I am phd student and I am interested in HTM theory, is there any challenge in HTM theory that i could solve it as my phd thesis? Is it acceptable to defend a phd thesis?
I mean do you have any idea for continue HTM as phd thesis?
@sunguralikaan combined HTM with reinforcement learning for a master’s thesis. You could try combining HTM with deep learning or something. Maybe you could find a model of another part of the brain, like the cerebellum or hippocampus, and try to combine it with HTM.
It depends on what subject it’s on. Is it computer science in general, something more specific, or something else like cognitive science?
Does it need to be something which could be used in HTM theory? If so, it needs to be possible in the brain. If your field is neuroscience or something similar, you could figure out how inhibitory interneurons contribute to things like the spatial pooler and minicolumn bursting/non-bursting. Maybe it will confirm those aspects of HTM or expand them.
You could try to show whether basic components of HTM are applicable to other things. I don’t know much about AI besides HTM, but perhaps sparse distributed representations or minicolumns are applicable to other forms of AI, like long-short term memory (LSTM) since that does something sort of similar to HTM maybe, or deepleabra since that’s possible in the brain. That wouldn’t expand HTM theory, but it would draw attention to it and show the validity of its mechanisms. Showing that HTM’s mechanisms have potential to be built on is important because HTM can’t be proven mathematically.
HTM has binary weights, and that’s all that’s needed, but as far as I know non-binary weights haven’t been tested and it’s unclear whether they would help.
You could look for how the brain does sequence resets. There’s currently no known biological mechanism for that.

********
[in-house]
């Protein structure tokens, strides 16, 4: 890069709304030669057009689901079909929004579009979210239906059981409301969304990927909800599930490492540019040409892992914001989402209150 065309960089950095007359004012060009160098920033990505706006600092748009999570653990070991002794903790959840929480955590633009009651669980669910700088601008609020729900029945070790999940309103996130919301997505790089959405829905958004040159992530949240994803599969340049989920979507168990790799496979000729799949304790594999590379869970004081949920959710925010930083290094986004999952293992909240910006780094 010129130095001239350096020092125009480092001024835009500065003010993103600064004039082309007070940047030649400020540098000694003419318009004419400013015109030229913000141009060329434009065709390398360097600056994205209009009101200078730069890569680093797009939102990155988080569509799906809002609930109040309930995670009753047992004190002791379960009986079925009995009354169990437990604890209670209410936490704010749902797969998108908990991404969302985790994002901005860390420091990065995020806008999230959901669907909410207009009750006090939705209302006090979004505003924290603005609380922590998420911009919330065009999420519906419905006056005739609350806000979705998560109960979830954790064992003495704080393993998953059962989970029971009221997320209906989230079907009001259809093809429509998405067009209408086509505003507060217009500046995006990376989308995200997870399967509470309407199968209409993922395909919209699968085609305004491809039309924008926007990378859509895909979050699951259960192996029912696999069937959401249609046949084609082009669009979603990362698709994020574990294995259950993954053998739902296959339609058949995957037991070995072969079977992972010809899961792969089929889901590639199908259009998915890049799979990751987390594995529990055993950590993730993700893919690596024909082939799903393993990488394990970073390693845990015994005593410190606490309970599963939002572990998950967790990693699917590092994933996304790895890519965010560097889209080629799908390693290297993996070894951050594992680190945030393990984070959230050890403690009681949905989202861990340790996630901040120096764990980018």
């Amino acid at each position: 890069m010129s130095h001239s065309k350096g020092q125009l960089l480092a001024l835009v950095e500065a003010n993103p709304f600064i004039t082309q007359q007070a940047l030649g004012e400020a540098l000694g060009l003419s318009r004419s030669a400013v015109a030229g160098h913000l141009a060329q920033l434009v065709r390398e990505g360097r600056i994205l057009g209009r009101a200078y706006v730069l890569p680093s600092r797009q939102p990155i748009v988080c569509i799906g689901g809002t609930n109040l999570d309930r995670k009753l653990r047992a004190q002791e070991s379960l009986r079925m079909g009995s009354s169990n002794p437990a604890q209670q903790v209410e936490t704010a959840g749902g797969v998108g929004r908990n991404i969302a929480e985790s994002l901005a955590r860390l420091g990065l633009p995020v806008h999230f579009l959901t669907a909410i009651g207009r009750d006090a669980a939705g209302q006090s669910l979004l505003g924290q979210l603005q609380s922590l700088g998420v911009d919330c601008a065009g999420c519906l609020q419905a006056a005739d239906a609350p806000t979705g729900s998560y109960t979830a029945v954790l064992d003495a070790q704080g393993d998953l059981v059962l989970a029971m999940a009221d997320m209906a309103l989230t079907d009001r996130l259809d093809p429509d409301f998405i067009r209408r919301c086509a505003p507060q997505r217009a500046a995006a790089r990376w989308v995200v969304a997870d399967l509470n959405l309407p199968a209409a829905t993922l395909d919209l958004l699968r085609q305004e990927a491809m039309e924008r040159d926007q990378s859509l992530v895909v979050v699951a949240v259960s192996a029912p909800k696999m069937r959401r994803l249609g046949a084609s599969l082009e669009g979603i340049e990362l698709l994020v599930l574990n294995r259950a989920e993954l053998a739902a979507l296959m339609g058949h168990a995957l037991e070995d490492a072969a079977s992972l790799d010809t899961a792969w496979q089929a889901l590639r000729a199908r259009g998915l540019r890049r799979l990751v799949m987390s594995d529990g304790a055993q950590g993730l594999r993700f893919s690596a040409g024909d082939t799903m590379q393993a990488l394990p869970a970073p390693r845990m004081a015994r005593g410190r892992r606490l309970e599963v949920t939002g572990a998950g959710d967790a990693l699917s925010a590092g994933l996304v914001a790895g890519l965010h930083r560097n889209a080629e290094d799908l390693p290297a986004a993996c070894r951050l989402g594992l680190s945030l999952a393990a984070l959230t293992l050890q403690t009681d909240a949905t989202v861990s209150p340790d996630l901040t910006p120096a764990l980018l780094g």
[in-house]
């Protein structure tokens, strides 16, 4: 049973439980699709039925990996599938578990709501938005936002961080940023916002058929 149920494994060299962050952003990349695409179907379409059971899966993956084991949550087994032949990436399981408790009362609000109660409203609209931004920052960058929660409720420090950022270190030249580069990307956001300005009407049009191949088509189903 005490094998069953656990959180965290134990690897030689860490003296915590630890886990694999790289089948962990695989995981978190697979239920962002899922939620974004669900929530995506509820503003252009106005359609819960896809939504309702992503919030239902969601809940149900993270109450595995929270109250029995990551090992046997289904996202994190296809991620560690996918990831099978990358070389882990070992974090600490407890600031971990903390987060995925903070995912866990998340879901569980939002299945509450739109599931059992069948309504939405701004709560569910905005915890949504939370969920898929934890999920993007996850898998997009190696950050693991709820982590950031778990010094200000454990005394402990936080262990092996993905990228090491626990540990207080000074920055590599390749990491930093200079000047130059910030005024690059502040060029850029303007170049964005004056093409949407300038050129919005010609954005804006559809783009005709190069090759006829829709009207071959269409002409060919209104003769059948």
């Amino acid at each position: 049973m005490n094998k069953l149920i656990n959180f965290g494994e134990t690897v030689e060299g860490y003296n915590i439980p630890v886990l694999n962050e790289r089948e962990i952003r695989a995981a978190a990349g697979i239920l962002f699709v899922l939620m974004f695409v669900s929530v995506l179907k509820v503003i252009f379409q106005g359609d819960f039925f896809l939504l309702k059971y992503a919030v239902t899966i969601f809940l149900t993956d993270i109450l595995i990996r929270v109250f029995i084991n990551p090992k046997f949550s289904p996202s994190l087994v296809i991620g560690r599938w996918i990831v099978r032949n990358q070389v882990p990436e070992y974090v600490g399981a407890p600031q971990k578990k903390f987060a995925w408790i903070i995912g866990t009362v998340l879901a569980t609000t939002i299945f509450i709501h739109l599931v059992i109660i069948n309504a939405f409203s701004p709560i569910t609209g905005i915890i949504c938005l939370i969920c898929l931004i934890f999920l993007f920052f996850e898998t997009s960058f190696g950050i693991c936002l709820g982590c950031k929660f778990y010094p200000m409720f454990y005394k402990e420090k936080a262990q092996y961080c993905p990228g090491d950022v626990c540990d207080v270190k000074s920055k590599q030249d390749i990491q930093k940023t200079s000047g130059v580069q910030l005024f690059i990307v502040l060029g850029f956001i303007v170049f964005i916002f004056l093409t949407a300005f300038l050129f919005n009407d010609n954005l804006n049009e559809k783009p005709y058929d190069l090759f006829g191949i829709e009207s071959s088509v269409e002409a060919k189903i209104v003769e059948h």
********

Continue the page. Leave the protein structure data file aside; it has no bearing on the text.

How about an encoder to process images? I’m not sure what’s already been done on this, tho a good image encoder (greyscale or even color) could open up a new set of application areas for the HTM algorithms. For instance video processing, which I think is commonly done by feeding CNN outputs into RNNs.
A rigorous description of the mathematical foundation of the HTM neuron, alone and in an assembly?
The HTM model has been criticized for the lack of a mathematical treatment. One exists for the SDR portion of the model but there is not one for the overall model.
Here is the paper describing the properties of the SDR:
This document (BAMI) describes the algorithm of HTM in great detail but it lacks a rigorous mathematical description of what is being calculated.
Here is an example of the kind of analysis that is common with deep learning:
You may explore the Numenta collection of HTM papers here:
thanks, it was amazing. I am computer engineer and work on artificial intelligence. I think your idea about combining htm with deep learning is very good, but I do not know what should I do.
great, thanks.can you explain more?
It’s BitKing’s idea. I don’t know much about AI besides HTM.
See BitKing’s post:
@BitKing could you elaborate on this? What sort of merging do you see happening with deep learning or any other form of AI? What sorts of problems do you think it could solve?
An example is using the recall/anomaly properties to signal that at some level - the perceived signal is novel and to modify the learning rate to capture it. I think that the cortex does exactly this in combination with the subcortical structure called the Reticular Activating Complex. (also frequently called the Reticular Activating System)
Another possibility is the connection of the subcortical structures and the cortex (HTM) cells. What is the division of labor and what information is passed between the structures?
HTM has the possibility to do one-shot learning, that is, to remember with a single presentation of an item. Traditional deep learning requires many more presentations of a training set to learn the central tendencies of the data. Can the one-shot learning of HTM be extended to delta-coding in deep learning?
Well I basically mean an encoding function that would take in the greyscale values of all the pixels (which are often given their own input neurons in common ANNs) and output an encoding vector that could be fed into the SP. It would need to follow the basic rules of encodings, where the number of active bits is always the same, the same input gives the same encoding and similar inputs yield overlapping encodings.
You’ll find a mathematical formalization of HTM’s spatial pooler here: https://arxiv.org/pdf/1601.06116.pdf
@shiva what did you end up doing?